PARIS, September 10 (RIA Novosti), John Laughland — Much geopolitical comment commits the mistake of believing that foreign affairs should be understood in terms of national interests. The crisis in Ukraine, for instance, can be viewed as being over gas pipelines or spheres of influence. In reality, however, the decisive factor in foreign policy is very often the personal self-interest of the decision-makers themselves, and by extension the institutional self-interest of the bodies in which they work.
Take last week's Joint Statement of the NATO-Ukraine commission issued at the summit in Wales. It would be difficult to imagine a more belligerent or aggressive document. It is uncompromising in its hostility to Russia, full of allegations against Moscow, and devoid of any criticism for the way that Kiev has sought, from the very beginning of the conflict in the East, to crush its opponents by force. "Despite Russia’s denials," it says, "Russian armed forces are engaged in direct military operations in Ukraine; Russia continues to supply weapons to militants in eastern Ukraine; and it maintains thousands of combat-ready troops on its border with Ukraine."
Like all Western policy on Ukraine, therefore, the Statement cuts no slack to the concerns of the Russian population of Eastern Ukraine and gives no quarter to the peace proposals which have emanated from the Kremlin since the beginning of the conflict and which were repeated on 3 September. It does not even mention the hundreds of thousands of refugees who have fled into Russia as a result of the conflict. As the West did during the Bosnian war, it doggedly presents a civil conflict as an international one. The document even condemns "external interference" in Ukraine while at the same time announcing a huge programme of new NATO and bilateral lethal and non-lethal military aid to Kiev: the Statement not is therefore not only disconnected from reality but also self-contradictory.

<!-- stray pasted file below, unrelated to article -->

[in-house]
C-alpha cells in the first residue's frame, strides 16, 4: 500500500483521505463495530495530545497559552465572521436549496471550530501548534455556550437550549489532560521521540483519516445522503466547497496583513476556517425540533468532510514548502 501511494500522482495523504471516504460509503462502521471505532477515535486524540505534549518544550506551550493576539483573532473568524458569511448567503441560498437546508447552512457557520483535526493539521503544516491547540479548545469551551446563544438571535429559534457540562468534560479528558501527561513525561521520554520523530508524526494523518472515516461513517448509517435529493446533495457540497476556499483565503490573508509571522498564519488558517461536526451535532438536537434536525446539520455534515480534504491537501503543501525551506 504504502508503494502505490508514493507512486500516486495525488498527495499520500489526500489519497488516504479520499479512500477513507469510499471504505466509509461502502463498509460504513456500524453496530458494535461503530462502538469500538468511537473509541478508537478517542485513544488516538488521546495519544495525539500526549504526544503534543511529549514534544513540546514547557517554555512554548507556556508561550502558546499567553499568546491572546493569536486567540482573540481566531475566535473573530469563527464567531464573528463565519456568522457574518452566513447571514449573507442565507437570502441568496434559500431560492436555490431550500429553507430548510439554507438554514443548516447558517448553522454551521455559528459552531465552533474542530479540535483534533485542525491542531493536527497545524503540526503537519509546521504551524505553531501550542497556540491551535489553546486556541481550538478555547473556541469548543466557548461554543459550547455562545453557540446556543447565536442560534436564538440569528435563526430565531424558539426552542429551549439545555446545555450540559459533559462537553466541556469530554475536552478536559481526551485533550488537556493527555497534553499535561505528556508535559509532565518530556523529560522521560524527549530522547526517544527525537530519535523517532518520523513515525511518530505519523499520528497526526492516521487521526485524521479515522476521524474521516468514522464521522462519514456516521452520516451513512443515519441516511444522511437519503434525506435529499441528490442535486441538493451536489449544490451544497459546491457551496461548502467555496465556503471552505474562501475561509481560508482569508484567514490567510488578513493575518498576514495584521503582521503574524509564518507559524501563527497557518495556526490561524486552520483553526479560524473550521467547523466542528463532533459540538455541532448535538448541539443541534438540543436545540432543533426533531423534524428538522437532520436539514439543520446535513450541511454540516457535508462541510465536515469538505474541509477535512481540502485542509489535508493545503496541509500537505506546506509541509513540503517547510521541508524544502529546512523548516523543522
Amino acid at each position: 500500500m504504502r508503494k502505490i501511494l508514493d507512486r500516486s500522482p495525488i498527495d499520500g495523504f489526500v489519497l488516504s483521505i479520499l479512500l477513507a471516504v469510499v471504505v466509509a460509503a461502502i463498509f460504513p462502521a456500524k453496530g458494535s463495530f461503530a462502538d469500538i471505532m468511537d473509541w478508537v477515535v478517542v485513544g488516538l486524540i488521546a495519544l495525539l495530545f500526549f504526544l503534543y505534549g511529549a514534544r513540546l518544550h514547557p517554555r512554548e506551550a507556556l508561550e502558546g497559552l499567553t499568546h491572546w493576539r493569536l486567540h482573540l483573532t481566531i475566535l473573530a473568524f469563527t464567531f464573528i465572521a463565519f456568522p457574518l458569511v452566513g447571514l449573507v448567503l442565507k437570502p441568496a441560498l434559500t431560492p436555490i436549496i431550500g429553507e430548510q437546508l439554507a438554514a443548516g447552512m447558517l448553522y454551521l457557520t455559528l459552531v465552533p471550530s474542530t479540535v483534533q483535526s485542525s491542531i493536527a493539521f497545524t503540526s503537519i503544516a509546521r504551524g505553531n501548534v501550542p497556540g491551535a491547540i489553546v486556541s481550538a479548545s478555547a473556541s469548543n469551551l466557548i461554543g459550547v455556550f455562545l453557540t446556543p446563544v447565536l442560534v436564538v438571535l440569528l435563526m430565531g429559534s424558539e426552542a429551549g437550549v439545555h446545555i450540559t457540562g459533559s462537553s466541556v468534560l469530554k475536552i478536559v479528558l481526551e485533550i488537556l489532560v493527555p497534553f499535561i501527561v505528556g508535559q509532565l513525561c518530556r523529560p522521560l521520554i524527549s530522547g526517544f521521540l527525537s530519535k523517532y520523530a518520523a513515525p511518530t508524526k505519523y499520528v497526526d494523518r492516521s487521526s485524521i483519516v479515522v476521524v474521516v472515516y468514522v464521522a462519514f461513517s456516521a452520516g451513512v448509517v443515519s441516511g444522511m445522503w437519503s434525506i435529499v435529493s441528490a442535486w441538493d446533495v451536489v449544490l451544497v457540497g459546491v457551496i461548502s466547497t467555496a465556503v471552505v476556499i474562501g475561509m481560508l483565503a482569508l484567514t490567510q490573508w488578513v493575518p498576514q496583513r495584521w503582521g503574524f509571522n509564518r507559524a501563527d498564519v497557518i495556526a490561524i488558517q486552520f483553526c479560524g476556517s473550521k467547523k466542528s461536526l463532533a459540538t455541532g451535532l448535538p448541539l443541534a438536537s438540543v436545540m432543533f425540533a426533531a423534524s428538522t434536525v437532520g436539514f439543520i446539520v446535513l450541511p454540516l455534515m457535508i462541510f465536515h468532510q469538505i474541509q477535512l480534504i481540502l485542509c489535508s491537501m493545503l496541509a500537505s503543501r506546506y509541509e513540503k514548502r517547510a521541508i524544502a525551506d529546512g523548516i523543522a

Such a position is irrational from the point of view of national interest. NATO states have no interest in throwing oil on the flames by attacking Russia: even they admit that Russia can play a key role in calming things down. They have no interest in aggravating the internal tensions within Ukraine by encouraging it to apply for NATO membership: everyone knows this is far more serious than association with the EU. They have no interest in supporting a military solution to the conflict when a political one is at hand (NATO's declared support for Kiev's alleged pursuit of a political solution is nothing but a bad joke): fighting can only drag out the agony. By the same token, the EU has no interest, and certainly no intention, of accepting responsibility for a failed state like Ukraine: swimming in debt themselves, the EU states cannot possibly find the money to bail it out.